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Aeromonas are Gram-negative, facultative-anaerobic, non-spore-forming, glucose-fermenting, oxidase- and catalase-positive rods (Martin-Carnahan and Joseph 2005). Apart from fish, which are widely reported hosts for Aeromonads, insects, crustaceans, reptiles, birds and mammals were also found to harbour Aeromonas species, both in healthy and disease state (Pearson and others 2000, Turutoglu and others 2005, Evangelista-Barreto and others 2006, Ceylan and others 2009). An increase in resistance levels of the genus, particularly to β-lactam antimicrobial agents, has been observed not only in clinical isolates, but also in environmental strains (Saavedra and others 2004, 2007).
The most common mechanism of antibacterial resistance is the production of three chromosomally encoded β-lactamases, which have been described and identified in different Aeromonas (Janda and Abbott 2010). They may or may not concomitantly occur in the same strain, and their coordinated expression is induced by the presence of β-lactam antibiotics (Walsh and others 1997, Avison and others 2004). These enzymes comprise cephalosporinases (Ambler's class C), penicillinases/oxacillinases (class D) such as OXA-type enzymes and metallo-β-lactamases (class B) (Hayes and others 1994). The most common metallo-β-lactamases produced by this genus are of the ‘CphA’-type, whose sequences appear to be widely distributed in Aeromonas hydrophila an Aeromonas veronii strains (Walsh and others 1997). Recently, two other metallo-β-lactamases, VIM and IMP, have been identified in A hydrophila encoded on an integron and a plasmid, respectively (Neuwirth and others 2007, Libisch and others 2008).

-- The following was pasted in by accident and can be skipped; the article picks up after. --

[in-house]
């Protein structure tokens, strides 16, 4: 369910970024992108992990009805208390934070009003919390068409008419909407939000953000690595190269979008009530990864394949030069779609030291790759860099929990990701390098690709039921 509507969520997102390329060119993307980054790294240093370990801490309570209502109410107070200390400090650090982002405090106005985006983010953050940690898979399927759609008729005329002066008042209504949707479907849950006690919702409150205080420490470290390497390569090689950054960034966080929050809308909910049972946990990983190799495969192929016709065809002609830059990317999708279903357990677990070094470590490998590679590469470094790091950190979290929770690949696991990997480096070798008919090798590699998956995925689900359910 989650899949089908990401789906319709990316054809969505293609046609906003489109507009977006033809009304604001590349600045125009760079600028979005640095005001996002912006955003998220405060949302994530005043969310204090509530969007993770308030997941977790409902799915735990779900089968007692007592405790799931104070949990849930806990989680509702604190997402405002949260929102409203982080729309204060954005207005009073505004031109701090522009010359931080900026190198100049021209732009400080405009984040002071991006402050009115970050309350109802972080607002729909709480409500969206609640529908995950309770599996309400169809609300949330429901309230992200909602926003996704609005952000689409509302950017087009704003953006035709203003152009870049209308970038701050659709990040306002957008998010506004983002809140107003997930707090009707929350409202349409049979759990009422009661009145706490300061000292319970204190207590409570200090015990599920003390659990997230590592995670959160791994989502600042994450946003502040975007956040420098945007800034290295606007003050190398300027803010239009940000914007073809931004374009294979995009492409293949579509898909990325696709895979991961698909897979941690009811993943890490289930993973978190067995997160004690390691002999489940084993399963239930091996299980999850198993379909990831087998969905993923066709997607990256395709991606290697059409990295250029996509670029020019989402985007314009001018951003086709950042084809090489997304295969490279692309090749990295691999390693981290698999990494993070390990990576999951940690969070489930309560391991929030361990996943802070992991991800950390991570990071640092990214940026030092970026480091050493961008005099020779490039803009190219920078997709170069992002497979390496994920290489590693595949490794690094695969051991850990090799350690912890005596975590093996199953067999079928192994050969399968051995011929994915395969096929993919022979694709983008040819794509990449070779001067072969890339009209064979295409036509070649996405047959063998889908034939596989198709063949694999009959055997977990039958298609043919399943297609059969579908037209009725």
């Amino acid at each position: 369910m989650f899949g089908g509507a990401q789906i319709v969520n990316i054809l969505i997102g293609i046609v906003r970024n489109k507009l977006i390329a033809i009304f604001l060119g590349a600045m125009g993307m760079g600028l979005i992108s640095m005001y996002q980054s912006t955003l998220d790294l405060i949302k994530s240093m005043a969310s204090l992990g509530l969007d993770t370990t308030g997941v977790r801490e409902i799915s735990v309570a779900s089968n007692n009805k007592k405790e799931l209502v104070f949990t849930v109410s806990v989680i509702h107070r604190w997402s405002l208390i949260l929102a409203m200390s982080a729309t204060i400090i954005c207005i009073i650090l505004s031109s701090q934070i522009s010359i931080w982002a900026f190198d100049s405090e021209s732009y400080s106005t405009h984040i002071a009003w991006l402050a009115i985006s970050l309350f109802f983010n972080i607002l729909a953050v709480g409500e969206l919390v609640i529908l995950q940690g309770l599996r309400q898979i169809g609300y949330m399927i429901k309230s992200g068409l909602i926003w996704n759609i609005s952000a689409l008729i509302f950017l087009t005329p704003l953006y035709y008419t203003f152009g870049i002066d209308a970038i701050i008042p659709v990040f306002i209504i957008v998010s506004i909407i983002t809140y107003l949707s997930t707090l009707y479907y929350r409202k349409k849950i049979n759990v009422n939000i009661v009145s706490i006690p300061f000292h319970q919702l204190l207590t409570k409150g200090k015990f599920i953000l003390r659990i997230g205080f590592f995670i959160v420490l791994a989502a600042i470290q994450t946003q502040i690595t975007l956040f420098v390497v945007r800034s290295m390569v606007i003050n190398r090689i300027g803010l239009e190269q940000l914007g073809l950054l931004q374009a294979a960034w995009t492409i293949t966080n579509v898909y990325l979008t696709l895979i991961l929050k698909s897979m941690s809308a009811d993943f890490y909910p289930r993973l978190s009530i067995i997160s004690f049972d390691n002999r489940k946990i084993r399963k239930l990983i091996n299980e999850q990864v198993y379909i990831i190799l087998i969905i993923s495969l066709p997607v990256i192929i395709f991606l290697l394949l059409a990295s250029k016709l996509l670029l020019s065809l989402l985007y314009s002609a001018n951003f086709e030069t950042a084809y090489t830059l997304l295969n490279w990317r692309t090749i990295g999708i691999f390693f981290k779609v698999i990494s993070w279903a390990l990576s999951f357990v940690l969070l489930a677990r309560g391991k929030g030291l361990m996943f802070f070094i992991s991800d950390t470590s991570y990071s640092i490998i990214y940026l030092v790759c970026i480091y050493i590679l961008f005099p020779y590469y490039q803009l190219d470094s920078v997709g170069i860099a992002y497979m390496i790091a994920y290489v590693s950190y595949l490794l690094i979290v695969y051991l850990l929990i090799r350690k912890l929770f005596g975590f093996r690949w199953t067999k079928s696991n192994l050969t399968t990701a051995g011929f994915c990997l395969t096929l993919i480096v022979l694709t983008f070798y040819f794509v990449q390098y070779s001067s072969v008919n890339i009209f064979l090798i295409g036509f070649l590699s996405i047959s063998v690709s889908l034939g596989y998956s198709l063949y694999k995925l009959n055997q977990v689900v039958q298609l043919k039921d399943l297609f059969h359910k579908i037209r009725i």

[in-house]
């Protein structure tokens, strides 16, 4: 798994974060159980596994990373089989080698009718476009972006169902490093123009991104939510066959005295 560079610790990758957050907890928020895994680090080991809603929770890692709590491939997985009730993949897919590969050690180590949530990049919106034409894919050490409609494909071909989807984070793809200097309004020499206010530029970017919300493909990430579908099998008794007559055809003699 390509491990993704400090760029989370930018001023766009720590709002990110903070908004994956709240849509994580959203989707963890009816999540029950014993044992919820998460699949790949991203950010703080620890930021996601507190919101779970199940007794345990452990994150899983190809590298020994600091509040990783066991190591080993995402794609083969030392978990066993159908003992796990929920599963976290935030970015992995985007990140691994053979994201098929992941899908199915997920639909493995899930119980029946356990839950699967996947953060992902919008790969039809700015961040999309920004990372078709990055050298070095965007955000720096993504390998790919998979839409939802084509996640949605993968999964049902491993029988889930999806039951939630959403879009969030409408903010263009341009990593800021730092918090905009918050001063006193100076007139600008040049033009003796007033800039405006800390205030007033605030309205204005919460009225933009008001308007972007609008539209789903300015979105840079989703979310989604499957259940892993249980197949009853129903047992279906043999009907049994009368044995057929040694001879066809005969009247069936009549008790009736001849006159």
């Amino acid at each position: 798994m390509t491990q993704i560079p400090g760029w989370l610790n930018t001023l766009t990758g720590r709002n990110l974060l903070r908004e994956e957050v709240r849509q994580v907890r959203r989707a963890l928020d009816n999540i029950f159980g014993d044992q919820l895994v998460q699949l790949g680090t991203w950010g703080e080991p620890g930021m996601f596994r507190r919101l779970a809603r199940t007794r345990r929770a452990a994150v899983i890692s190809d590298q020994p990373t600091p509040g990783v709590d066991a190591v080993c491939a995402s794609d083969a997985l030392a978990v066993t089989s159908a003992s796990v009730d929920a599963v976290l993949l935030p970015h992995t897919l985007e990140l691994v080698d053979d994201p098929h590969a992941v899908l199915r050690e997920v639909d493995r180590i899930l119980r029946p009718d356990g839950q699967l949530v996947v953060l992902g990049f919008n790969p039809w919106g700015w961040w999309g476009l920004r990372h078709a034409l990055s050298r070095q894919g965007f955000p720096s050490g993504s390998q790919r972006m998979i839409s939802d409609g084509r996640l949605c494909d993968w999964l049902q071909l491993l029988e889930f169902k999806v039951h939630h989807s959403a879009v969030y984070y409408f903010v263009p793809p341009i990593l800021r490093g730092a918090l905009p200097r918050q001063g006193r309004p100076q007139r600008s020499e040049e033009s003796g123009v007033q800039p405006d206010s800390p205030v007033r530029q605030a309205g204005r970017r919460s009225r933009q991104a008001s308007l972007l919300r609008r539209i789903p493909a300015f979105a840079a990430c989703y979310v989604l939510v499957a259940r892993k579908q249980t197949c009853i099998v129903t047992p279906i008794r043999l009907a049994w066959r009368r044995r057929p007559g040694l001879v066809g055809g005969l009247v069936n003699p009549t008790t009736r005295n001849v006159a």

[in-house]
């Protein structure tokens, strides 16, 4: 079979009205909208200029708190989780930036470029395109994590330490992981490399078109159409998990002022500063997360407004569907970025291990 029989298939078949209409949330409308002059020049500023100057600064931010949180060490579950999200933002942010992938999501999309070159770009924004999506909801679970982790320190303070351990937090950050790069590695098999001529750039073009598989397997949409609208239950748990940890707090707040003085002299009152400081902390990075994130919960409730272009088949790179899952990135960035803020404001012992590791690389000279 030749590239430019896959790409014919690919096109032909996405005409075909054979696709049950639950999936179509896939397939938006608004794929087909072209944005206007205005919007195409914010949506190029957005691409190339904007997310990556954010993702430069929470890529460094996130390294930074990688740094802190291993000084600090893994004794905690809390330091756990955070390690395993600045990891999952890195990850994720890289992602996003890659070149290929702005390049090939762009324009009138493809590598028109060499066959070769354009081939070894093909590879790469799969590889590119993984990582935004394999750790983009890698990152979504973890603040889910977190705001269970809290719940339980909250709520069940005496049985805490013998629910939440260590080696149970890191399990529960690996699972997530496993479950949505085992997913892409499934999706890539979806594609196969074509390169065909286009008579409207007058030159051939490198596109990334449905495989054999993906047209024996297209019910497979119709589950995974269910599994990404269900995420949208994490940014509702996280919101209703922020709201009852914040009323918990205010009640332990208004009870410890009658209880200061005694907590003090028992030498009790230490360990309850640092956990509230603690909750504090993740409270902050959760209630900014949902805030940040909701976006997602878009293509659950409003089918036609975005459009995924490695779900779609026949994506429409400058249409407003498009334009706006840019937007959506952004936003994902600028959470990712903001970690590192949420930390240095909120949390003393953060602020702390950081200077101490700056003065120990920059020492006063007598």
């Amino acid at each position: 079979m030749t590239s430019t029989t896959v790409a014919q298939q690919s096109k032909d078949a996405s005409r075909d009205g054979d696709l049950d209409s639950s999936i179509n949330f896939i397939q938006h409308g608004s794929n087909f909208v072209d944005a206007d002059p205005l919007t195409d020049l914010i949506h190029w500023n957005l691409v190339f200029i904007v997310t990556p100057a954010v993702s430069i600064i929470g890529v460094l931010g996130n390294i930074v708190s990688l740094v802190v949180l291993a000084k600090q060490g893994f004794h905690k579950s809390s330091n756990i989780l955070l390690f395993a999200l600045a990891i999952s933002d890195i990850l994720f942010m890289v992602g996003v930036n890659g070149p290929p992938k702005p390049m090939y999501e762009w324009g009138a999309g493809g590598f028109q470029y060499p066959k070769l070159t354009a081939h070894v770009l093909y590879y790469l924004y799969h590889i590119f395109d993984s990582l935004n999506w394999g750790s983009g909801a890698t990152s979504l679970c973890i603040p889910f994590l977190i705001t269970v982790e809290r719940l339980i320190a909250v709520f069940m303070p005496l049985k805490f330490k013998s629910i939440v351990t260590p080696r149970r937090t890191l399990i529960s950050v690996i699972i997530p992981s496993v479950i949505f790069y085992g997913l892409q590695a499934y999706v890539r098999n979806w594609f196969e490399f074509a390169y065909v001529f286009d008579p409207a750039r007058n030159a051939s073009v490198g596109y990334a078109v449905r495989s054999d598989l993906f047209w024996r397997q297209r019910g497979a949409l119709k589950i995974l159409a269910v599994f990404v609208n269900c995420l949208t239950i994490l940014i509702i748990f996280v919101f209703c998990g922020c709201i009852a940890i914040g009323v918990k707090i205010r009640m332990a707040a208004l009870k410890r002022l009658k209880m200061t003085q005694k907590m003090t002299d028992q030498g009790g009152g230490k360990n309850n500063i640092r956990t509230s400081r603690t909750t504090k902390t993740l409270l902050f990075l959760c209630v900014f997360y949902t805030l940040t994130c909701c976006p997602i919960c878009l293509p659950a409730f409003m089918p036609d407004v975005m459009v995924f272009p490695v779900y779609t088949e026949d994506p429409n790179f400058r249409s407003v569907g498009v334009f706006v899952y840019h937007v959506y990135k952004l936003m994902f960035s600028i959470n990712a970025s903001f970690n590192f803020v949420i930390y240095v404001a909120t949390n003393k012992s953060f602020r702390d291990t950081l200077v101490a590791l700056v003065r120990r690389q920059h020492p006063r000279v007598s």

This study reports the identification of …
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